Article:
Posted by: Scott | May 30, 2010 5:50:32 AM

With this arrest, you can now guess the fate of a common Rwandan citizen as far as freedom of expression is concerned. At least the whole world have started to see how life is in for the majority of Rwandans. This is the twisted logic of Kagame's regime that instituted a law that basically means, if you don't accept the government's position on the genocide, then you are a "genocide denier" and can be jailed even to a life sentence.

Mr. Batsinduka Richard, I'm so sorry u lost people during the genocide; at least you can talk about it and you have IBUKA and FARG to take care of you, pay your school fees through universities and have 5% of Rwanda budget directed to your welfare. Every Rwandan must pay 1% of their pay check to take care of you. This is not enough compared to what you lost BUT

What about me who's parents were massacred by RPF even before 1994? I survived and fled with my uncles and aunts to Congo then my Grandma, all my paternal uncles and 17 cousins were massacres by RPF in the refugee camp when Rwanda invented Congo. I luckily survived and came back with my Aunt, her husband and 3 of their remaining kids (cousins). In 1997, my Aunt and her husband were all killed when RPF massacred all civilians it had called in a meeting at one market place. I and the three kids survived. These kids are now grown ups but they didn't enjoy the priviledge u enjoyed just because they were "hutu" thus not eligible to government suppoort.

We do not have even a fundamental right of mourning our parents because if we did then it will be translated into accusing the current regime of killing people thus double genocide which could earn us a life sentence. Isn't this ridiculous?

Prof peter's charges are politically motivated by the fact that he has chosen to defend Ingabire whom they are torturing.

Release Prof Peter with immediate effect!

Posted by: Musemakweli | May 30, 2010 4:53:04 PM

Mr Musemakweli,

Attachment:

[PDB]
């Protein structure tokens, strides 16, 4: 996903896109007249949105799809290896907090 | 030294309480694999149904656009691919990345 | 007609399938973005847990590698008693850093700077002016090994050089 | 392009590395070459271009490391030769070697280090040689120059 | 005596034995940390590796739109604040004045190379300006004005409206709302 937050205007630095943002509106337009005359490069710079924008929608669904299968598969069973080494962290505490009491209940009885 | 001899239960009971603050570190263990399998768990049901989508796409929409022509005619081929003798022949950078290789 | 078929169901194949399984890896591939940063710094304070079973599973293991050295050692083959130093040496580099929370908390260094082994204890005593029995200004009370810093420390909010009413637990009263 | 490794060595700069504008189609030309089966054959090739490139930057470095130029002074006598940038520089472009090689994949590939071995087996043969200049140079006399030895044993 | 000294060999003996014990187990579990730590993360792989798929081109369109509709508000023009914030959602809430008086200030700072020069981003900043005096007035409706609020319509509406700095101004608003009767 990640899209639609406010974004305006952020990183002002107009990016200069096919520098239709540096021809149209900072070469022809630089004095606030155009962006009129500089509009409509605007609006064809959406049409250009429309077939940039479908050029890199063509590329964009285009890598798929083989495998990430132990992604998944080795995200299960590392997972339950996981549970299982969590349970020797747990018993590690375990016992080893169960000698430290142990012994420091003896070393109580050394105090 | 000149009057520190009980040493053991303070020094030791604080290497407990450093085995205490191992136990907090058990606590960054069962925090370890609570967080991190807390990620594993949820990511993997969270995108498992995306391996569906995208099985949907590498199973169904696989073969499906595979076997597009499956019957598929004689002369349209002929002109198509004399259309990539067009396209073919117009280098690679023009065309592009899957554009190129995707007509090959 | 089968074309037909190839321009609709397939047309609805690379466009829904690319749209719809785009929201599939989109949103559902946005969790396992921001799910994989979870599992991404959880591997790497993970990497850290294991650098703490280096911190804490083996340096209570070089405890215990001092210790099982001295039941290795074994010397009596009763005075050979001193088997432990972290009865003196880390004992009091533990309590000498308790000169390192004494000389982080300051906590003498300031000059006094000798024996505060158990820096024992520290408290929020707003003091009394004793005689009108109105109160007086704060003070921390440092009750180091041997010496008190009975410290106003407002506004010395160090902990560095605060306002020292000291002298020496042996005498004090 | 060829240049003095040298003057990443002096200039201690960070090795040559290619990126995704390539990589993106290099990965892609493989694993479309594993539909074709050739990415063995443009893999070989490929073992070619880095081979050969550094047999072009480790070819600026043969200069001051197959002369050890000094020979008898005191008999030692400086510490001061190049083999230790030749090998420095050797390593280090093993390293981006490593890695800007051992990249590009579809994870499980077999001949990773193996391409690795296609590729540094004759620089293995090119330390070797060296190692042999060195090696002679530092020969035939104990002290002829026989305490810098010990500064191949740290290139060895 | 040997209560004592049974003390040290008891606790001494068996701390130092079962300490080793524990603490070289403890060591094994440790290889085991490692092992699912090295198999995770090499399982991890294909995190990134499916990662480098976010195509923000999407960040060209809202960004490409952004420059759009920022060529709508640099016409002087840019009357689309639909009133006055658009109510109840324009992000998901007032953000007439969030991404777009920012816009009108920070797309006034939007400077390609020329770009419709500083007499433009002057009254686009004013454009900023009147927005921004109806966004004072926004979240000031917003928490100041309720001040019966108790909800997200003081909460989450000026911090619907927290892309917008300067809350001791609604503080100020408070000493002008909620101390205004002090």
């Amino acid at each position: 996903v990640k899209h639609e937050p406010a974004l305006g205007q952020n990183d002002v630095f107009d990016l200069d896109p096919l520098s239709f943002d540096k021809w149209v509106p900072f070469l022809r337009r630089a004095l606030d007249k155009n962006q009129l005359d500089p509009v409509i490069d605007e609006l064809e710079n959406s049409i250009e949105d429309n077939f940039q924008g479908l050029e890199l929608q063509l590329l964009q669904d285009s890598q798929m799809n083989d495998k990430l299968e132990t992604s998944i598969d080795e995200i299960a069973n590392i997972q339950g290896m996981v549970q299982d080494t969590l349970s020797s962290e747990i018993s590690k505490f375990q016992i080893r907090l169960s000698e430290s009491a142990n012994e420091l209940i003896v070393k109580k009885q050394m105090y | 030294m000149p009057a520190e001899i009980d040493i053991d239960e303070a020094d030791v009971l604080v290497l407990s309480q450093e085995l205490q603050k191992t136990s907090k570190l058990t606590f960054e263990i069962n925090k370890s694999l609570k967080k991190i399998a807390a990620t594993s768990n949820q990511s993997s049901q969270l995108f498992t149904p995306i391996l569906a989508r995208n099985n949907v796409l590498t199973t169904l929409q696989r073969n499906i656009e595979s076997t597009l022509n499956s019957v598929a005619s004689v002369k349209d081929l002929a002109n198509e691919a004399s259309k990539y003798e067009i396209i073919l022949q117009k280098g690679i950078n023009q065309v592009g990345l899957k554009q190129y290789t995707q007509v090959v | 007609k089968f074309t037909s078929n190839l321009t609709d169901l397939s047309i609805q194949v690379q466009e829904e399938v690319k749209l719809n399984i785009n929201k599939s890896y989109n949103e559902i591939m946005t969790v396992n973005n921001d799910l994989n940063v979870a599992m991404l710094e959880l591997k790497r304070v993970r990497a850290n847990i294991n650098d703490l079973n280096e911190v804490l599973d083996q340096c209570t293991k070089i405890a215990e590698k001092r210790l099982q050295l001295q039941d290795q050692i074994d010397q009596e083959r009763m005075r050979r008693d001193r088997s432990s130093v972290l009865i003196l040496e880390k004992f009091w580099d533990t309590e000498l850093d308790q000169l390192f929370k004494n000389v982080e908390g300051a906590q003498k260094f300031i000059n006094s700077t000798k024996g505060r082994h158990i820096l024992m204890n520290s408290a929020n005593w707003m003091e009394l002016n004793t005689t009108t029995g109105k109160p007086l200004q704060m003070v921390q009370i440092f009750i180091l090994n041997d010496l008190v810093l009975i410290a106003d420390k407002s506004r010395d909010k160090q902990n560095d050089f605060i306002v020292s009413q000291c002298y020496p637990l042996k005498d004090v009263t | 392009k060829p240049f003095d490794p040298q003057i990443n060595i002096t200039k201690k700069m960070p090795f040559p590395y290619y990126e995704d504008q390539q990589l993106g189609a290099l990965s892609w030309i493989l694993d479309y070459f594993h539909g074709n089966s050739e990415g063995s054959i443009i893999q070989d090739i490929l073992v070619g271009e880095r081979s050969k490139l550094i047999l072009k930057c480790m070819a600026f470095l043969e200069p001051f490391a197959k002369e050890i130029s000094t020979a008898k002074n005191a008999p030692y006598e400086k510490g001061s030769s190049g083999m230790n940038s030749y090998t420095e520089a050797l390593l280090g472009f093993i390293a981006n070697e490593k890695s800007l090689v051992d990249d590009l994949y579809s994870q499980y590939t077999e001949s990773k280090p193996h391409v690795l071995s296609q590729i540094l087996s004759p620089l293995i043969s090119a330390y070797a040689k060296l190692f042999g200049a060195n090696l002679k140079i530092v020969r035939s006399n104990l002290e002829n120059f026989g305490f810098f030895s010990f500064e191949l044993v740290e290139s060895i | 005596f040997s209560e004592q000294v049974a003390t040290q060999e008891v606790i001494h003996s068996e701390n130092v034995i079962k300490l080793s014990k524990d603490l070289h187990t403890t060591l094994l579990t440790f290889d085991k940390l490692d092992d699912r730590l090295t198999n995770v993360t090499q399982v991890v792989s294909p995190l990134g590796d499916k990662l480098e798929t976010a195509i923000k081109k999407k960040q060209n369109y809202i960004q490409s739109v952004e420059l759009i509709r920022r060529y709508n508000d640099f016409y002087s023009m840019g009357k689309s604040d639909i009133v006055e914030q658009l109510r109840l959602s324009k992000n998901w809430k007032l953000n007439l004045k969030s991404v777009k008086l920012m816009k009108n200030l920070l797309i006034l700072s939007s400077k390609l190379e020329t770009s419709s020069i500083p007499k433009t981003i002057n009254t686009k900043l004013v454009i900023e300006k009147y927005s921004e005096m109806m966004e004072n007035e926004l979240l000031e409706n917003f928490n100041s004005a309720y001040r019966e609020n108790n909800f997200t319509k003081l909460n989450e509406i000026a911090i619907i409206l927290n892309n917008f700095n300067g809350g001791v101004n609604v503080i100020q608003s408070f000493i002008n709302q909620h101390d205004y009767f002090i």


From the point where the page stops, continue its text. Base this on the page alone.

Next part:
You do not know me and I do not know me. But what I do know is that you are my fellow Rwandan brother. Period ! Trust me or not, I would rather be 150% empathetic with you, because I sense what you went through, given our terrible history. But please, please understand me: I will never, never, but NEVER buy the idea of DOUBLE genocide. Let's put things straght: I do not need IBUKA or anytody ales since I left the country Rwanda long ago (1973, alone at a young age, leaving my beloved ones behind in Rwanda. Why do you think I left the country while you were enjoying yourself there ??? Think aout it ! And I was not the first one indeed !All started in 1959! Anyway Just to let you know that ever since I learned how to survive without relying on anybody ! Here I am, a Canadian Citizen, but stil a survivor of the genocide carried out against my people, maybbe by the beople of your own family you are talking about ((just assuming)! Where were you in 1959, 1962-63, 67, 73, 90, 94, when my beloved one were constantlyy demonize, victimized, became what your evil artists called "inyama zaa Nyamunsi" (Bikindi dixit) please translate for your foreign supporters ! Now that one of these foreign criminals is in the hands of Law, you are crying wolf ! By the way, mister, if you and I, both victims, are to reconcile, do we really need these rather biased "third parties" ???

Thanks fo responding .

Posted by: Richard Batsinduka | May 30, 2010 6:36:07 PM